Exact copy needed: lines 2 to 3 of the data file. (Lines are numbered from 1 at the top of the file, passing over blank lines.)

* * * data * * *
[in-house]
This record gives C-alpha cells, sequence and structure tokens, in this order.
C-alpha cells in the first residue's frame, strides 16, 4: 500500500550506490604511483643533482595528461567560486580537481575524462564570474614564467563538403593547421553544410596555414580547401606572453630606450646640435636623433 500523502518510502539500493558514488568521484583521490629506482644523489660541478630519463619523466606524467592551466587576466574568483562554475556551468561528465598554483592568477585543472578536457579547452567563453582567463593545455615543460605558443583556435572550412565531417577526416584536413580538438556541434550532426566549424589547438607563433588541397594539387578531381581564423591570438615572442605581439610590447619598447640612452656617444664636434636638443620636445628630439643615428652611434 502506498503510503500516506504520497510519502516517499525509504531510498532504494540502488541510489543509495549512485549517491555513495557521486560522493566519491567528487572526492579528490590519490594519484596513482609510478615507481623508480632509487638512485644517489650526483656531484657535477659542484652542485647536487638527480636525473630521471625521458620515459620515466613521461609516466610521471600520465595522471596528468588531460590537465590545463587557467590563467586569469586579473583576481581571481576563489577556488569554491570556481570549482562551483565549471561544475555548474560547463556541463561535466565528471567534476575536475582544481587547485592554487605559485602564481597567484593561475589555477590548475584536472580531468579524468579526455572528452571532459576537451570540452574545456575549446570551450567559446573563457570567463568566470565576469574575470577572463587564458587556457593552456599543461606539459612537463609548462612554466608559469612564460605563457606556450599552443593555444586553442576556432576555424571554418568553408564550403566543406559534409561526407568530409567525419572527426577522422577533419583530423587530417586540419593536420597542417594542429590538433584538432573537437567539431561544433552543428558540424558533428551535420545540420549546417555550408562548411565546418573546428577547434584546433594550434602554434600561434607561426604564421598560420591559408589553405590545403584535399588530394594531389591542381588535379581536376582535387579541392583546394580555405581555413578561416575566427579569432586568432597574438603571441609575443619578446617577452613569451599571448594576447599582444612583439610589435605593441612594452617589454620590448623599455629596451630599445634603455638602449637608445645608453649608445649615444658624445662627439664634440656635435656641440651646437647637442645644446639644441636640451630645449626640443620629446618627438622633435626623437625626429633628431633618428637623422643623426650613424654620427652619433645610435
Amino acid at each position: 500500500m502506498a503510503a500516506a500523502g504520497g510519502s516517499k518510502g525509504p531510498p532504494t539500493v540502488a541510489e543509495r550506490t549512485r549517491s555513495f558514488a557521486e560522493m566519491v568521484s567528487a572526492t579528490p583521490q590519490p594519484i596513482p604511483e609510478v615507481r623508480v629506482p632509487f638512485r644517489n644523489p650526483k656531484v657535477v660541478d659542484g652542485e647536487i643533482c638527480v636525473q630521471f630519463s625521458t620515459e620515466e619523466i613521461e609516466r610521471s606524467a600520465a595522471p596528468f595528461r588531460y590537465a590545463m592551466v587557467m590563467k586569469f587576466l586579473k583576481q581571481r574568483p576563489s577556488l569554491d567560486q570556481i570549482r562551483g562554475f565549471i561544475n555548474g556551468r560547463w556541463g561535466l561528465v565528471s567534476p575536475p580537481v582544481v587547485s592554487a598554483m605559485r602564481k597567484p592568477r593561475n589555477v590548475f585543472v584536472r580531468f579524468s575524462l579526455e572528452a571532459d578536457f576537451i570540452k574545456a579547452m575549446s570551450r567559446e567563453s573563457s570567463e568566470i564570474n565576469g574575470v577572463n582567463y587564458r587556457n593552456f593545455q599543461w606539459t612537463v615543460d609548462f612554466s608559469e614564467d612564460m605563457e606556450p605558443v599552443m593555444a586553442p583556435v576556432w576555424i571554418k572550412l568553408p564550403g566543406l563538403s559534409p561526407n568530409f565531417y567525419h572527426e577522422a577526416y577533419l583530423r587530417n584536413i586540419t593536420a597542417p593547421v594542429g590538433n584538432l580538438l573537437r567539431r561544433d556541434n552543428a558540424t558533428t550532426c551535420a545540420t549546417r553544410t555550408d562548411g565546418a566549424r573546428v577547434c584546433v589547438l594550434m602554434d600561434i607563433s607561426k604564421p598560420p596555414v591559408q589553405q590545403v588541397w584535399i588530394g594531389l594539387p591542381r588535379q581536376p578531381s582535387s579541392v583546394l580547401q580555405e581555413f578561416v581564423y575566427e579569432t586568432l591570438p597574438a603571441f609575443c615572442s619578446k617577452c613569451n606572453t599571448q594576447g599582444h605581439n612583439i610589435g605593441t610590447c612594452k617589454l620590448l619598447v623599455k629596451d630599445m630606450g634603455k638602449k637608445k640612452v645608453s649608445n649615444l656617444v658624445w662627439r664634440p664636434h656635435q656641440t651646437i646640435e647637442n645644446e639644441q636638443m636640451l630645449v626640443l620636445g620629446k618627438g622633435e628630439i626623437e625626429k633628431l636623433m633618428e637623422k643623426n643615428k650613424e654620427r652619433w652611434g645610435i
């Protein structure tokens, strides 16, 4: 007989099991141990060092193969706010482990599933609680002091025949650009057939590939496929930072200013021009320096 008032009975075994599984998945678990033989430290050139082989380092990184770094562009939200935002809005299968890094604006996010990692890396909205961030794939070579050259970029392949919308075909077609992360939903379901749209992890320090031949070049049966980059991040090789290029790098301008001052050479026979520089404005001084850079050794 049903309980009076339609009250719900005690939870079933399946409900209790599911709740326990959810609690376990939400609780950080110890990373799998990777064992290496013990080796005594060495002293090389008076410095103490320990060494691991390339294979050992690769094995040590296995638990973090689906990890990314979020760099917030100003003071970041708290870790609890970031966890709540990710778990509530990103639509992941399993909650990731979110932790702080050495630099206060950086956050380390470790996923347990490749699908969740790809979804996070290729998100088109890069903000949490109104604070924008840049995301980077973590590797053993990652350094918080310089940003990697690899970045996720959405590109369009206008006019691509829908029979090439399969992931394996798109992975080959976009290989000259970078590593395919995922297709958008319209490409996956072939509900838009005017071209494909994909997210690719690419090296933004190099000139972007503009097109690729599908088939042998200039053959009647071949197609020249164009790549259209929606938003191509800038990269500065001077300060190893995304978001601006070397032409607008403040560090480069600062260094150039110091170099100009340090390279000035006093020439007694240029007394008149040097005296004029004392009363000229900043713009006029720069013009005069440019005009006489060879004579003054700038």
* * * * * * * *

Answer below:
This record gives C-alpha cells, sequence and structure tokens, in this order.
C-alpha cells in the first residue's frame, strides 16, 4: 500500500550506490604511483643533482595528461567560486580537481575524462564570474614564467563538403593547421553544410596555414580547401606572453630606450646640435636623433 500523502518510502539500493558514488568521484583521490629506482644523489660541478630519463619523466606524467592551466587576466574568483562554475556551468561528465598554483592568477585543472578536457579547452567563453582567463593545455615543460605558443583556435572550412565531417577526416584536413580538438556541434550532426566549424589547438607563433588541397594539387578531381581564423591570438615572442605581439610590447619598447640612452656617444664636434636638443620636445628630439643615428652611434 502506498503510503500516506504520497510519502516517499525509504531510498532504494540502488541510489543509495549512485549517491555513495557521486560522493566519491567528487572526492579528490590519490594519484596513482609510478615507481623508480632509487638512485644517489650526483656531484657535477659542484652542485647536487638527480636525473630521471625521458620515459620515466613521461609516466610521471600520465595522471596528468588531460590537465590545463587557467590563467586569469586579473583576481581571481576563489577556488569554491570556481570549482562551483565549471561544475555548474560547463556541463561535466565528471567534476575536475582544481587547485592554487605559485602564481597567484593561475589555477590548475584536472580531468579524468579526455572528452571532459576537451570540452574545456575549446570551450567559446573563457570567463568566470565576469574575470577572463587564458587556457593552456599543461606539459612537463609548462612554466608559469612564460605563457606556450599552443593555444586553442576556432576555424571554418568553408564550403566543406559534409561526407568530409567525419572527426577522422577533419583530423587530417586540419593536420597542417594542429590538433584538432573537437567539431561544433552543428558540424558533428551535420545540420549546417555550408562548411565546418573546428577547434584546433594550434602554434600561434607561426604564421598560420591559408589553405590545403584535399588530394594531389591542381588535379581536376582535387579541392583546394580555405581555413578561416575566427579569432586568432597574438603571441609575443619578446617577452613569451599571448594576447599582444612583439610589435605593441612594452617589454620590448623599455629596451630599445634603455638602449637608445645608453649608445649615444658624445662627439664634440656635435656641440651646437647637442645644446639644441636640451630645449626640443620629446618627438622633435626623437625626429633628431633618428637623422643623426650613424654620427652619433645610435